The nickel price is nowhere near its record-breaking, but short-lived, high of US$100,000 per metric ton. However, the long-term outlook remains robust as the metal’s demand profile expands to include the electric vehicle (EV) market.
Going beyond its roots in the stainless steel sector, nickel’s lithium-ion battery applications are setting the stage for the future.
With that in mind, it’s worth taking a look at nickel applications, and where demand for the metal stands. Read on to learn where nickel is used and how much demand is expected to rise in the coming years.
Is nickel going to be in demand?
The global nickel market is projected to grow at a compound annual growth rate of 7.3 percent until 2028, reports Fortune Business Insights, with its size reaching US$59.14 billion that year. While nickel’s top demand driver is stainless steel, the firm believes the rapid growth of the EV battery market will play a prominent role in the outlook for demand.
Major nickel producer Vale (NYSE:VALE) is also optimistic about demand for the commodity, predicting that global usage for the metal will hit 6.2 million metric tons by 2030, an increase of 44 percent compared to 2022. ‘Demand for nickel is forecast to increase rapidly this decade with the energy transition,’ the company said in a forecast.
So what role does nickel play in the lithium-ion batteries that power electric cars? Nickel is used in some cathode formulations for these batteries, and it’s the main element used in nickel-manganese-cobalt (NMC) cathodes. It’s been called the most important lithium-ion battery ingredient because it improves power and endurance.
Nickel’s price performance in 2023.
Chart via the London Metal Exchange.
In recent years, attention has even been drawn to the potential for nickel to replace cobalt in lithium-ion batteries. Nickel is currently cheaper than cobalt, which makes it an appealing alternative, and battery producers are looking to nickel to bring down costs. While NMC batteries were originally a 1-1-1 ratio, the amount of nickel has risen over the years to reach 6-2-2 in some batteries, and companies are even eyeing the possibility of an 8-1-1 composition.
Overall the demand outlook for nickel looks positive moving forward.
What are the biggest uses of nickel?
Now that we’ve laid out the nickel demand landscape, let’s take a closer look at some of the main nickel applications. It’s worth noting that there are around 3,000 alloys containing nickel that are in everyday use. We of course won’t be covering them all, but we will go over the main uses for the base metal.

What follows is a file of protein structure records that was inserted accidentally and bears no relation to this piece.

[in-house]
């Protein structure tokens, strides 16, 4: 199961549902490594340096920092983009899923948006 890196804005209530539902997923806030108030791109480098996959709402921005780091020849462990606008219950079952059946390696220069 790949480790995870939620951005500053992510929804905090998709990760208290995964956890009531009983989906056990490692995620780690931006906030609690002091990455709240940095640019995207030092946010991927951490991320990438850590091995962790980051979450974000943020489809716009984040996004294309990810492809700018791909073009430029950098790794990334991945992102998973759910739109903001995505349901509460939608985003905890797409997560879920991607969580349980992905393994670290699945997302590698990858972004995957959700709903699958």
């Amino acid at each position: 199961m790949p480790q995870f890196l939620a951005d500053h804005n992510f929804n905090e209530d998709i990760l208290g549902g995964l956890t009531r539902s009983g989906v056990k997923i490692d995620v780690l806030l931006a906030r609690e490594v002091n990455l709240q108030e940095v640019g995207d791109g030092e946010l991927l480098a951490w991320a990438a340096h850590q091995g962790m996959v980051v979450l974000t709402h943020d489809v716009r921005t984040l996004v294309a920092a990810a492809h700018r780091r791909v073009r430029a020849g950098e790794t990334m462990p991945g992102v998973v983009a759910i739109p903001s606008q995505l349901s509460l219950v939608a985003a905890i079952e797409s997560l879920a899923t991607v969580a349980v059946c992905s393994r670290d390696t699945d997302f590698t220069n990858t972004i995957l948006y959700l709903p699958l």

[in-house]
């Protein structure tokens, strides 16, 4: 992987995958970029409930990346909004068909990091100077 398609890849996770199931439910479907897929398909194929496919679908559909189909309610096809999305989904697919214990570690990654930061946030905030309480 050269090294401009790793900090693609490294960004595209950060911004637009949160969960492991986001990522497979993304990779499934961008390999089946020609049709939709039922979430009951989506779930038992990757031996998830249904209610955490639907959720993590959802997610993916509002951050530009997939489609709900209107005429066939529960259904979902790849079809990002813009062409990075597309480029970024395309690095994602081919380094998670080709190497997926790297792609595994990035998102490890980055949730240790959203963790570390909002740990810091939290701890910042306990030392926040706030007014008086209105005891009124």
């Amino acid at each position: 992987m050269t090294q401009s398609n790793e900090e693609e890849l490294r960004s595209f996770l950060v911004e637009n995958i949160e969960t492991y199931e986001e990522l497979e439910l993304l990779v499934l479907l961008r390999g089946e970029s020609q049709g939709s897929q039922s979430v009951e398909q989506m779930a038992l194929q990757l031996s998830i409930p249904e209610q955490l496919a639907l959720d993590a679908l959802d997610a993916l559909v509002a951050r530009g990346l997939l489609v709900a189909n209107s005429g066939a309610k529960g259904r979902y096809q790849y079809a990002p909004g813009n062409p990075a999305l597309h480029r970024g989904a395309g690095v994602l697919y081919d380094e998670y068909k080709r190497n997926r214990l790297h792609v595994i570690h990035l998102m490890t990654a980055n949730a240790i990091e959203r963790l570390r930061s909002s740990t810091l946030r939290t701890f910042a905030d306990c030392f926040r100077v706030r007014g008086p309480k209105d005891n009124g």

Nickel’s use by industry in 2023.
Chart via Statista.
Nickel is best known for its use in stainless steel, which accounts for nearly three-quarters of primary nickel demand. Nickel is useful in stainless steel because it enhances corrosion resistance in metals, thus extending the lifespan of many products. Ferronickel, an alloy containing about 35 percent nickel and 65 percent iron, is key to the production of this material.
Through stainless steel, nickel is used in a huge variety of sectors, including electrical, building and construction, engineering, metal goods and tubular products. Stainless steel with higher nickel content is used for making high-demand products like gas turbines; nickel pig iron, a low-grade ferronickel made in China, is popular as well.
Nickel is also used in the creation of non-ferrous alloys, which are used for coatings, kitchenware, power generation, jewelry and mobile phones to name a few. Nickel-based alloys include superalloys, corrosion resistant alloys, wear-resistant alloys, precision alloys, shape memory alloys and hydrogen storing alloys. These are often used in industries such as electronics, energy, aviation and shipbuilding.
The base metal is also widely used to make hard-wearing coatings known as nickel-plating or electroplating. These can be used to protect from corrosion and wear resistance or to decorate surfaces. Decorative coatings offer a “high luster finish” and can be found on coins. Electroplating is used throughout the automotive industry in rims, trims, exhaust pipes and bumpers.
As discussed, nickel sulfate is a key component in NMC batteries, the most preferred lithium-ion battery chemistry due to their high energy density and longer range. While battery production only accounts for about 15 percent of the metal’s current use, this is set to increase going forward assuming the EV market grows as forecast.
Securities Disclosure: I, Melissa Pistilli, currently hold no direct investment interest in any company mentioned in this article.